Category Archives: In The Press

SpaceX, Red Cross Millennials Amongst 30 Under 30 Rising Supply Chain Stars

Procurement and supply leaders as young as 24 are impacting major companies including SpaceX, A.T. Kearney, Cisco Systems and the American Red Cross. 

ISM and THOMASNET.com today announced the 2016-17 winners of the 30 Under 30 Rising Supply Chain Stars award, presenting the profession with an inspirational batch of role-models who are sure to attract more Millennials to supply management.

Tom Derry, CEO of ISM, says the quality of this year’s crop of stars is inspiring. “Younger generations in the workforce are stepping into leadership roles earlier than their predecessors. This year’s winners are leading the charge, and show that our future is in capable hands.”

“Capable” is an understatement when you look at the achievements of some of these professionals. Andrew Paulsen is a Senior Buyer at SpaceX, one of the highest-profile and most sought-after companies to work for in the U.S. There, he has helped transform the castings commodity into a strategic organisation focused on the reduction of risk and the amplification of innovative designs and production processes.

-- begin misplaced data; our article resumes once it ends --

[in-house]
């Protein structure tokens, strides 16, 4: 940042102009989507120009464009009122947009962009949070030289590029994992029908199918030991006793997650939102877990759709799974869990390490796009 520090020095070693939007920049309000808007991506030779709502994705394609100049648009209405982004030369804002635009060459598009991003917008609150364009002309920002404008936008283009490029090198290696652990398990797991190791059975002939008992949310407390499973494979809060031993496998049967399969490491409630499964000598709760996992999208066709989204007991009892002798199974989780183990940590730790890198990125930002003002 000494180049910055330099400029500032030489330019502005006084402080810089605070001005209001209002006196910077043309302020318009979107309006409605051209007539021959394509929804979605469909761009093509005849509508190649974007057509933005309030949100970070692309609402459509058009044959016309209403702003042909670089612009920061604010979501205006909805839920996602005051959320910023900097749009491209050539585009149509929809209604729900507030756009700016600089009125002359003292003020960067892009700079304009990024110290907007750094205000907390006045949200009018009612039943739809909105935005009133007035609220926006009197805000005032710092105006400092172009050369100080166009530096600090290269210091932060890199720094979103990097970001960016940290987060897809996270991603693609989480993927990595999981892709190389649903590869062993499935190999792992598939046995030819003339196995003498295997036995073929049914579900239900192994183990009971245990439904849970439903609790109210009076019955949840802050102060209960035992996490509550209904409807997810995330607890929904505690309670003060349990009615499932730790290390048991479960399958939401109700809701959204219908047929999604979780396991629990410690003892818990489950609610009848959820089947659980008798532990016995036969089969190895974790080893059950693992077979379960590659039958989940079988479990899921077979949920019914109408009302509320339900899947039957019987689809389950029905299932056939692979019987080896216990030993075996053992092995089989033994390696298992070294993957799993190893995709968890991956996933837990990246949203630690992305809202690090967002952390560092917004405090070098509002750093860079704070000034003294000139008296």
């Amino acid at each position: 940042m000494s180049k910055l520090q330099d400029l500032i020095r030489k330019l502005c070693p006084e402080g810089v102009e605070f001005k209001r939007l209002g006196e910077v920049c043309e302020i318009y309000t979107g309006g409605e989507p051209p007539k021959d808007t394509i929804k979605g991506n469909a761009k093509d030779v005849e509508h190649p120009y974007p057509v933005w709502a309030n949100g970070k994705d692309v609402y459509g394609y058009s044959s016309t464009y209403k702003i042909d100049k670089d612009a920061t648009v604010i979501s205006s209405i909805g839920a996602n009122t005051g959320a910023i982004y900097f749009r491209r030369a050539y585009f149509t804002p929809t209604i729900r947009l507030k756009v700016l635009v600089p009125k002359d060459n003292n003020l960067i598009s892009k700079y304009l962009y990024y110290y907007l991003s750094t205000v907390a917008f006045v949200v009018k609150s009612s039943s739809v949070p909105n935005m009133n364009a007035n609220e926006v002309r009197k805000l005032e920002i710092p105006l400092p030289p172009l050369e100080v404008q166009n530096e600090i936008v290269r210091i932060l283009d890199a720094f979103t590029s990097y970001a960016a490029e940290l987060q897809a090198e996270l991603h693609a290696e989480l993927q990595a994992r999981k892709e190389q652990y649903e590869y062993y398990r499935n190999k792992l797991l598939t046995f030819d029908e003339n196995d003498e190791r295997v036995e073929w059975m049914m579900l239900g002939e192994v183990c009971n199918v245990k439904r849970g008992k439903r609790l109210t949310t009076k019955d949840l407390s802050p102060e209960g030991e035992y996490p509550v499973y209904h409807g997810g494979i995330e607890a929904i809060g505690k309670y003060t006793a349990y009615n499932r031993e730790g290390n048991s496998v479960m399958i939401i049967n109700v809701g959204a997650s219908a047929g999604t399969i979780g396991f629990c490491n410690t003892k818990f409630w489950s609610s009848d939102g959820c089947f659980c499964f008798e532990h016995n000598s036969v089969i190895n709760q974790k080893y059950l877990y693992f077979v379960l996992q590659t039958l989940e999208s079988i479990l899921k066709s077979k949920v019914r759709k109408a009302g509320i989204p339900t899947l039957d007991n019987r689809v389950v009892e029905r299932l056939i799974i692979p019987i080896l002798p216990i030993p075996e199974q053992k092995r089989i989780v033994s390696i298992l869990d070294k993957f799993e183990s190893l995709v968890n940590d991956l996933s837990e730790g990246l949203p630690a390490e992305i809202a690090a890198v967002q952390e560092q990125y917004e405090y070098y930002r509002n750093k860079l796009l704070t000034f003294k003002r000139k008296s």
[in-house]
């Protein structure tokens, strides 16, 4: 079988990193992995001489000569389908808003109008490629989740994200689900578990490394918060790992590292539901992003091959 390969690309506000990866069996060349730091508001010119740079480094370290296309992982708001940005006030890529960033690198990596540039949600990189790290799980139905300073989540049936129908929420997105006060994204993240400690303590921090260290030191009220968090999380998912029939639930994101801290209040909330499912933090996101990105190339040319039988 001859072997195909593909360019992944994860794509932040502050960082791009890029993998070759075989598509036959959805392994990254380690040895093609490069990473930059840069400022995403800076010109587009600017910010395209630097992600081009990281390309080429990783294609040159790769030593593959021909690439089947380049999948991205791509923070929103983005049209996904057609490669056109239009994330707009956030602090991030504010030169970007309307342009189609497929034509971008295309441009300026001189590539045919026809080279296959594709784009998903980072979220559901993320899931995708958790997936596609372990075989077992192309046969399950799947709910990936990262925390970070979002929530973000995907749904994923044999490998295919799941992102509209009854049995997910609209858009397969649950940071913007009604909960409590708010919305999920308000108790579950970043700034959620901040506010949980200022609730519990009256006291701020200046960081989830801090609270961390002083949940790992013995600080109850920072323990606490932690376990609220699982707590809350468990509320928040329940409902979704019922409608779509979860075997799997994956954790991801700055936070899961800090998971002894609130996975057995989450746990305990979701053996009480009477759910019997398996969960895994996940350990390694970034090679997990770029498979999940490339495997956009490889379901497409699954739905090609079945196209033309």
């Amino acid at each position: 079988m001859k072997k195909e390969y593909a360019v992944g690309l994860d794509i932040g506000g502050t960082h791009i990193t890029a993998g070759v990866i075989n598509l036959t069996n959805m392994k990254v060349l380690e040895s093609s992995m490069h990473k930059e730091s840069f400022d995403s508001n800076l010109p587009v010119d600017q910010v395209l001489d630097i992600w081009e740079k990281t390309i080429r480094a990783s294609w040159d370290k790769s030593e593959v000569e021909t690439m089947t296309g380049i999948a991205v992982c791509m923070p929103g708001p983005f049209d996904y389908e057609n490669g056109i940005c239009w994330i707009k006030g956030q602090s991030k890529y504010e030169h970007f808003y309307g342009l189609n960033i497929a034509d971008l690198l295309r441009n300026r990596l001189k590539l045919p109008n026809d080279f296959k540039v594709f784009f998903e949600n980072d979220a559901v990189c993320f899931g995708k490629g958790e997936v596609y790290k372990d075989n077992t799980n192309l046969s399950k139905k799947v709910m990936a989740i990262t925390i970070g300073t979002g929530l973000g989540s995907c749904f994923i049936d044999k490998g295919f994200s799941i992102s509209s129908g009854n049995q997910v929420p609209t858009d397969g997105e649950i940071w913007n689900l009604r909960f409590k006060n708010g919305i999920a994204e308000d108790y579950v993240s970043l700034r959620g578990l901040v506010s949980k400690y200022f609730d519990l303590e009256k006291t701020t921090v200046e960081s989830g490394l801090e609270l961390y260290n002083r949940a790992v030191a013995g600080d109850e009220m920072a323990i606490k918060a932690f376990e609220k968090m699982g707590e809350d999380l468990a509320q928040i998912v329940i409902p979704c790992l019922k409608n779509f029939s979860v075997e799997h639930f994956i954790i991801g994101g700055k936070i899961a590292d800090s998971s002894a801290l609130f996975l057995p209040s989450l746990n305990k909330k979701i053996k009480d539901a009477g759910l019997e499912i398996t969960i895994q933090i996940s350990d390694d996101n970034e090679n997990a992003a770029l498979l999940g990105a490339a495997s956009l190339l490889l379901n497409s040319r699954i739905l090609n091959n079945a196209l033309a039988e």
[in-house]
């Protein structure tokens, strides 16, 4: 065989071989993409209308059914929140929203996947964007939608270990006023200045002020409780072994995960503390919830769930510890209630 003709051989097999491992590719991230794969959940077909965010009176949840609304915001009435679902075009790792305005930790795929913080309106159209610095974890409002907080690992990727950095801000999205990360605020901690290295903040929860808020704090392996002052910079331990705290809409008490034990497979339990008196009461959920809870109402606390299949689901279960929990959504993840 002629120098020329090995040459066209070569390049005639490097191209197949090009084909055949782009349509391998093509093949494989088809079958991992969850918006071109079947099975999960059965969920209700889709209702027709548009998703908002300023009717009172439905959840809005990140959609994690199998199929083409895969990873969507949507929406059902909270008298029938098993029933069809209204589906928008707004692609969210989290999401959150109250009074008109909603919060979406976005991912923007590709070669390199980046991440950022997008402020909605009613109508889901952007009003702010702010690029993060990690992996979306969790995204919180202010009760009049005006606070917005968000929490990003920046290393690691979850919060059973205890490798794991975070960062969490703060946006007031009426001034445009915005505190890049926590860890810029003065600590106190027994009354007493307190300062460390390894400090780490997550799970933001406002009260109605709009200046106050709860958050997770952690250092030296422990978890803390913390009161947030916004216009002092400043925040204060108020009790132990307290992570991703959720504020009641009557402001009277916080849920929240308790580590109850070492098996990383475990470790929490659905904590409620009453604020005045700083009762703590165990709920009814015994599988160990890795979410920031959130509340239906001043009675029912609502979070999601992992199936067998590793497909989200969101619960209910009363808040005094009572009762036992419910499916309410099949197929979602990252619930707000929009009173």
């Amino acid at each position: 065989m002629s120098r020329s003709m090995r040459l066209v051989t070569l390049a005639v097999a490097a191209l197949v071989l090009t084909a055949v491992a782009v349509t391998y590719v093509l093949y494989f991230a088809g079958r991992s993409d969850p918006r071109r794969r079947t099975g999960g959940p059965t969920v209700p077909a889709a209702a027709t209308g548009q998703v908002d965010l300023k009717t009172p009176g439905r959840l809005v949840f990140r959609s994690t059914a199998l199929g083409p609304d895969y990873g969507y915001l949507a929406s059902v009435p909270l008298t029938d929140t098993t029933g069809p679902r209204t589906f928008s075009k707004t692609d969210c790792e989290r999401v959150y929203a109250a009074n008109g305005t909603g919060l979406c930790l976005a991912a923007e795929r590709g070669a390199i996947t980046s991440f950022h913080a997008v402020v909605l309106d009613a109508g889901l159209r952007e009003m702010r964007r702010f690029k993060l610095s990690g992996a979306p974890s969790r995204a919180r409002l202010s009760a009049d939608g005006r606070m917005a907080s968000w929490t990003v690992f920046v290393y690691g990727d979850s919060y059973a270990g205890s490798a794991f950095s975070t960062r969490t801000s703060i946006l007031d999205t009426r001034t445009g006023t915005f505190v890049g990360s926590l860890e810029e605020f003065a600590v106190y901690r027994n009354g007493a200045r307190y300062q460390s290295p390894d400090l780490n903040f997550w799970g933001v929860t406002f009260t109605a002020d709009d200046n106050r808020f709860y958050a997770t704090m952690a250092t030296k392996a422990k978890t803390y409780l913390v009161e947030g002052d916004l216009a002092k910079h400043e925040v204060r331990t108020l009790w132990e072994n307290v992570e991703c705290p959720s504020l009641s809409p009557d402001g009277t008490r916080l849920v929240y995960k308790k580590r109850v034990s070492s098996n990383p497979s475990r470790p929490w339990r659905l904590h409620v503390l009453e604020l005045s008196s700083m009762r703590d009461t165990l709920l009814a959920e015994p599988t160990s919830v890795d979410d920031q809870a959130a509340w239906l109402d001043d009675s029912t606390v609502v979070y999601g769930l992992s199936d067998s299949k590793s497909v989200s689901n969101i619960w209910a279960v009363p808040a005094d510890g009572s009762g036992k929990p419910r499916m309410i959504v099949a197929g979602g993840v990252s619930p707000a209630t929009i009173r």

Amanda DeCook of A.T. Kearney spent nearly a month in Tanzania leading a supply chain diagnostic on life-saving commodities (such as antibiotics) for the remote Sengereme District near Lake Victoria. She was able to make recommendations that would help reduce the likelihood of stock outs in the future, resulting in more lives saved.